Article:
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Leak Meter — Why Now?
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Leak Meter

For the duration this will be at the top of the page, with new posts below it.

Please note that PBS is having to make changes to this meter, as BP changes its story. The new default is the Department of Energy’s final figure of 2,604,000 gallons [62,000 barrels or 8,454.9 metric tons] per day. The total on the meter is the oil that went into the Gulf, as PBS deducts what BP has collected.

Via Pensacola Beach Blog, PBS has a new widget that includes the live feed from BP.

July 15th Update: BP puts the stop time at 2:25PM CDT.


1 cookie jill { 05.09.10 at 12:00 pm }

This just makes me want to cry.
.-= last blog ..california’s institutional sclerosis =-.

2 Bryan { 05.09.10 at 1:45 pm }

BP doesn’t really seem to have a plan. They appear to be winging it.

3 Moi;) { 05.12.10 at 9:03 pm }

This is just so unbelievable. There aren’t words.
.-= last blog ..You Can’t Do Ethnic in Arizona =-.

4 Bryan { 05.12.10 at 9:52 pm }

It may actually be five times worse. That’s just what BP admits to.

5 LadyMin { 05.14.10 at 3:21 pm }

They don’t have a plan because they never considered failure an option. Now that it’s happened I wouldn’t be surprised if it’s way worse than they admit. And Congress won’t do much until oil is washing up on the shores of the Potomac.
.-= last blog ..International Migratory Bird Day =-.

6 Bryan { 05.14.10 at 3:56 pm }

If it reaches the Loop Current, which is actually part of the Gulf Stream, that could be a reality, Lady Min. Most of the oil is hanging below the surface, not coming to the top.

7 Steve Bates { 05.14.10 at 4:11 pm }

Hmph. The calculator’s rate adjustment control cannot be set to the experts’ worst case. An oversight? or (appropriate for this matter) lack of oversight?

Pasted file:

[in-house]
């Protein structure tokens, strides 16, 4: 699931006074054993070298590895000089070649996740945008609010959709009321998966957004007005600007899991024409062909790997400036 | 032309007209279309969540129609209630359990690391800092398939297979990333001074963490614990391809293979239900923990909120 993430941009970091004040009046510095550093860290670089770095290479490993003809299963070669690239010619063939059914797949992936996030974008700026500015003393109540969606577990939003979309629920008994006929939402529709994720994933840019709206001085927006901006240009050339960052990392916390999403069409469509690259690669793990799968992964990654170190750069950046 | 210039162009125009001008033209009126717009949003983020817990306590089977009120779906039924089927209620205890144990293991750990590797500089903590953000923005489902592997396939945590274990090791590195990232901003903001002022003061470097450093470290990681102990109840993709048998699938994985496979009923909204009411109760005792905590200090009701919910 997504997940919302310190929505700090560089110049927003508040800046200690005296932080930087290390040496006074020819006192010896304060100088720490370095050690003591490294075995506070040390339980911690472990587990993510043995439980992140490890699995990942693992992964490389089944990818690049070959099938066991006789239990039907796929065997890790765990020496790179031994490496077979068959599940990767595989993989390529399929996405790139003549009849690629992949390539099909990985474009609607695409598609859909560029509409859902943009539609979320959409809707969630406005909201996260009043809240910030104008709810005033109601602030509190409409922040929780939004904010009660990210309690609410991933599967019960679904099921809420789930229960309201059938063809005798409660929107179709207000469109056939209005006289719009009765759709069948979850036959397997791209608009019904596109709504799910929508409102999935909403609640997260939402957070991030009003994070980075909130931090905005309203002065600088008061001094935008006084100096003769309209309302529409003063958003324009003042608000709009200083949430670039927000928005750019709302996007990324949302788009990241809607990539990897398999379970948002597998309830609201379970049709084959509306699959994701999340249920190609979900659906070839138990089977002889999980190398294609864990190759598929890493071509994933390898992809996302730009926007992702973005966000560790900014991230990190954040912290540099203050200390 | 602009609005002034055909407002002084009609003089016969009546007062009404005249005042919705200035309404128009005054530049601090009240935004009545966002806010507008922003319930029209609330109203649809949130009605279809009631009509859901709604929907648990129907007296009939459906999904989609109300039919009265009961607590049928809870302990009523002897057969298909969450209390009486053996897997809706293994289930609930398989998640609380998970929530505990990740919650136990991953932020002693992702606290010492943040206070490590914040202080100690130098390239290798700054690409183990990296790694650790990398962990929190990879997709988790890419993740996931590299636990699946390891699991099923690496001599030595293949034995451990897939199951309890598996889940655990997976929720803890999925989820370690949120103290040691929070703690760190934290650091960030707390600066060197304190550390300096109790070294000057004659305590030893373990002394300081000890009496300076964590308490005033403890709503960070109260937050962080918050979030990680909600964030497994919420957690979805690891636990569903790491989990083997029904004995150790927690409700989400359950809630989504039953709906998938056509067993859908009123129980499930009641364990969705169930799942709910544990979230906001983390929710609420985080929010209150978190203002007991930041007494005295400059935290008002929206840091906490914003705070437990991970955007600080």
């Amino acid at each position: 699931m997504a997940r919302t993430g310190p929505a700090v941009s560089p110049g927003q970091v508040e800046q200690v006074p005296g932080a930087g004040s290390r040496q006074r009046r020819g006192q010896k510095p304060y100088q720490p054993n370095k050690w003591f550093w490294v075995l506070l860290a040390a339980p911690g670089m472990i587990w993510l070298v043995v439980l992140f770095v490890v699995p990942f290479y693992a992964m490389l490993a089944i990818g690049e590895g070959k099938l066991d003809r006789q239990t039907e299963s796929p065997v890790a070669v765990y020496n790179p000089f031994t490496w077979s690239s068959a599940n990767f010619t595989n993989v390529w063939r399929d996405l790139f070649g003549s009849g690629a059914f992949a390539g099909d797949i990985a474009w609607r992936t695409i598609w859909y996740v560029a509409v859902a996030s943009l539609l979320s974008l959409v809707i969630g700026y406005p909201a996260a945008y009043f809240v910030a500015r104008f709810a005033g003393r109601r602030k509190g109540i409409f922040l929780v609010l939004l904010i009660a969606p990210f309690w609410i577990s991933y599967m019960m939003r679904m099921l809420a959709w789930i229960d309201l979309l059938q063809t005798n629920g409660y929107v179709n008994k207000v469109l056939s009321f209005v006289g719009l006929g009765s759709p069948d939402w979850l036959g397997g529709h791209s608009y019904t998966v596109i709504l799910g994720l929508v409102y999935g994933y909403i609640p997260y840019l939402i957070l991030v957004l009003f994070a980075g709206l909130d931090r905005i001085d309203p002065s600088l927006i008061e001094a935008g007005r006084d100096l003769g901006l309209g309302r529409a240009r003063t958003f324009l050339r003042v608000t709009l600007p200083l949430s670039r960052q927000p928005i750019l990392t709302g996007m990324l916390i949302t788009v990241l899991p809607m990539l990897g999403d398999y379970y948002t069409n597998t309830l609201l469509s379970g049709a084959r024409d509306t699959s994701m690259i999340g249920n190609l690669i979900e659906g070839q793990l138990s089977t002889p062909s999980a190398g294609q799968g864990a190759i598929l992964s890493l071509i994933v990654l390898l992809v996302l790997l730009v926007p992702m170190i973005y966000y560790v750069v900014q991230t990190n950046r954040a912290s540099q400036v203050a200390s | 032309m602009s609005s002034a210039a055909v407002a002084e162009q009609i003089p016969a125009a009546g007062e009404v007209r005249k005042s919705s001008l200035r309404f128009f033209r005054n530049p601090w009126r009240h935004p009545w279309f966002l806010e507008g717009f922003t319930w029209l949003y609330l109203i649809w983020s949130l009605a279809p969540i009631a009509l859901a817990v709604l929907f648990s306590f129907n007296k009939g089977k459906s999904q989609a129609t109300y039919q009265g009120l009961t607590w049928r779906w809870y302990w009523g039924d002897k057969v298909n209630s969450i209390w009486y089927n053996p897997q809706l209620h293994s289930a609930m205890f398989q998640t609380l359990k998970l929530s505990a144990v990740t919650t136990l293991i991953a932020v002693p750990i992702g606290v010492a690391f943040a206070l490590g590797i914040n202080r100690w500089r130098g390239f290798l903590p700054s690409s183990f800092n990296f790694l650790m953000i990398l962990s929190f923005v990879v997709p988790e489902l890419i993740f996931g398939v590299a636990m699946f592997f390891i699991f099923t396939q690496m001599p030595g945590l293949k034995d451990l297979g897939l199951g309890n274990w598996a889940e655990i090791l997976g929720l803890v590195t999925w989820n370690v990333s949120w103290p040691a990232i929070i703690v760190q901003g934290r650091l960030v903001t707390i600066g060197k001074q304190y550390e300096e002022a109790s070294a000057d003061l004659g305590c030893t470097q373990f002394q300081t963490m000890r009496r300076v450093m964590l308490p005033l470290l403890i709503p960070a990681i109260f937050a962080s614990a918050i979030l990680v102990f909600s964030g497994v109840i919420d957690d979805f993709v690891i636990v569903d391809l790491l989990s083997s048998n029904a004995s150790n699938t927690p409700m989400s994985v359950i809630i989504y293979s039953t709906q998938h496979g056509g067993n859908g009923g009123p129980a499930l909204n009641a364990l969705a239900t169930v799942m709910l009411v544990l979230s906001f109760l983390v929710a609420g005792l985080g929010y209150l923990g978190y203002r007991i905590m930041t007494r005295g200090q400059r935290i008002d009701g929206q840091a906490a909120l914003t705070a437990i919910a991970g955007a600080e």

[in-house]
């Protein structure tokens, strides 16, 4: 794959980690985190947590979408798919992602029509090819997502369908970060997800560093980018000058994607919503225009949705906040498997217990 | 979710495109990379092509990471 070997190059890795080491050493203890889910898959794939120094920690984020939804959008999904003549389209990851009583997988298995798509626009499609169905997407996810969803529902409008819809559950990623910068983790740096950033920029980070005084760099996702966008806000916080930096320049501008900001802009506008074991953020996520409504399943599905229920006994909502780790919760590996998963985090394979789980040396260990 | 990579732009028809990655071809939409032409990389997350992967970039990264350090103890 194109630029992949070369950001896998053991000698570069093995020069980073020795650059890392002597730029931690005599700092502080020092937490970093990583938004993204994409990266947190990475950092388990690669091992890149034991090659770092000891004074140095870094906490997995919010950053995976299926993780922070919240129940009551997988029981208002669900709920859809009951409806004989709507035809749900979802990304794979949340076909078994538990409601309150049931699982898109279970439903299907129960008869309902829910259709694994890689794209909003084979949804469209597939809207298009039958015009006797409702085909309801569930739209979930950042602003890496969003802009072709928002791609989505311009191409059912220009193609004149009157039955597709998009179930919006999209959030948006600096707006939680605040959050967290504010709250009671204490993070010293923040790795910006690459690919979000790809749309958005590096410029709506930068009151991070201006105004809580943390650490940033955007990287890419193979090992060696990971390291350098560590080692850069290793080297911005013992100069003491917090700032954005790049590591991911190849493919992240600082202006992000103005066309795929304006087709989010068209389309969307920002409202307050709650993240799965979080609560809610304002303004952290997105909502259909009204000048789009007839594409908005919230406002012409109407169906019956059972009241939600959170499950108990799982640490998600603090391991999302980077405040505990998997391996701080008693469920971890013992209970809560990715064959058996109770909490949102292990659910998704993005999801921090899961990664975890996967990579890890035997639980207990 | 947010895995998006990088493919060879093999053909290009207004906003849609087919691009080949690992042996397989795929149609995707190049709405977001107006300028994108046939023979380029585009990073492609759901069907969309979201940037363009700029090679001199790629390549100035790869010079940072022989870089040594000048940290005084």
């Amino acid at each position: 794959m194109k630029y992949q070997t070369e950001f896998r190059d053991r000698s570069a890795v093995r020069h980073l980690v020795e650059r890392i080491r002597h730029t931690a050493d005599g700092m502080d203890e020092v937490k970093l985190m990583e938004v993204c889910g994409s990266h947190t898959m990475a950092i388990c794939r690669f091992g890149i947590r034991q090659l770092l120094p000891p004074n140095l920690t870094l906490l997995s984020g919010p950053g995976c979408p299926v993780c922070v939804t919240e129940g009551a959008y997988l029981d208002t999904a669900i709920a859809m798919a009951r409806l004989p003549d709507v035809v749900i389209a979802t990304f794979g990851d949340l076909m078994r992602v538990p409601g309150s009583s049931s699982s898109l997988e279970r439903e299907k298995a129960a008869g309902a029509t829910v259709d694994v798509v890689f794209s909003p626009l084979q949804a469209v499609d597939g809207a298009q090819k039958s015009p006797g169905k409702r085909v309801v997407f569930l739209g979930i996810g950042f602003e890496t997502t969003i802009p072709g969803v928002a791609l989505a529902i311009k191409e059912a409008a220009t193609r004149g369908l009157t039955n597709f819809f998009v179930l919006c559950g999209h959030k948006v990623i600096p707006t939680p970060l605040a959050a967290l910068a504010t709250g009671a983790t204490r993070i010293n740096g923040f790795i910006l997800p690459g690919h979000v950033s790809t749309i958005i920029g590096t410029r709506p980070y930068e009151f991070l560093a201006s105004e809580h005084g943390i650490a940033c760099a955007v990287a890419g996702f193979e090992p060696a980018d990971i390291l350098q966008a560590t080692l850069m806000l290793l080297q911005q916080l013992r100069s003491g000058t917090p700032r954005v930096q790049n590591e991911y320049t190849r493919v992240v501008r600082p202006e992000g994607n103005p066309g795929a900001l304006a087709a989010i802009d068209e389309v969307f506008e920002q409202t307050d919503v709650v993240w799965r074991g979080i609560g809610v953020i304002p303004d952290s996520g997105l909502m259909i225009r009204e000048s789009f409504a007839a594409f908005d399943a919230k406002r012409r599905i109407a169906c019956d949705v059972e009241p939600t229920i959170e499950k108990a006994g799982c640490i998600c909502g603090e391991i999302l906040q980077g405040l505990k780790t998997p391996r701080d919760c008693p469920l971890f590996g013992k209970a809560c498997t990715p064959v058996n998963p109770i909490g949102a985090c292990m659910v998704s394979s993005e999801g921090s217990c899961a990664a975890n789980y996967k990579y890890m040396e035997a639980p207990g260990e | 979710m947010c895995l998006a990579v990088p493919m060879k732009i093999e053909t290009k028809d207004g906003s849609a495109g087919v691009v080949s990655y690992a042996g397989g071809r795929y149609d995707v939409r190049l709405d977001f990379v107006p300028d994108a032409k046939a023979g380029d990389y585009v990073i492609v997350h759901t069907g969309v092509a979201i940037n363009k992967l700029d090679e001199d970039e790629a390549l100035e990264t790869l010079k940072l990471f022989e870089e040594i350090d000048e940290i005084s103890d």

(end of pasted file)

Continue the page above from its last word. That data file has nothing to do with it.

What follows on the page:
.-= last blog ..Eight-Inch Tarballs Wash Up On La. Coast =-.

8 Bryan { 05.14.10 at 5:42 pm }

BP’s worst case seems to the the upper limit, but that is 50K+ barrels/day.

If you know the pressure and have the pipe size, a fairly accurate measure isn’t hard. BP is just avoiding the issue.

9 hipparchia { 05.14.10 at 6:22 pm }

Hmph. The calculator’s rate adjustment control cannot be set to the experts’ worst case.

it can’t? i can make it do the calculation. maybe a ctrl+f5 or two is in your future?

10 hipparchia { 05.14.10 at 6:29 pm }

also, javascript hacker wanted! any takers here?

11 Bryan { 05.14.10 at 8:30 pm }

The highest number I can set is the BP worst case. The underlying code is multiple chunks of javascript which are resident on PBS’s server. Playing with it in any serious way requires going to restricted areas of the server which they would not look upon kindly.

12 Steve Bates { 05.14.10 at 9:39 pm }

it can’t? i can make it do the calculation. maybe a ctrl+f5 or two is in your future?

You’re assuming all browsers implement caching the same way and that all the intermediate server caches between you and PBS work the same way as those between me and PBS. This whole issue is the bête noire of developers of real-time client/server (e.g., AJAX-style) web applications. My last app before retirement was that way.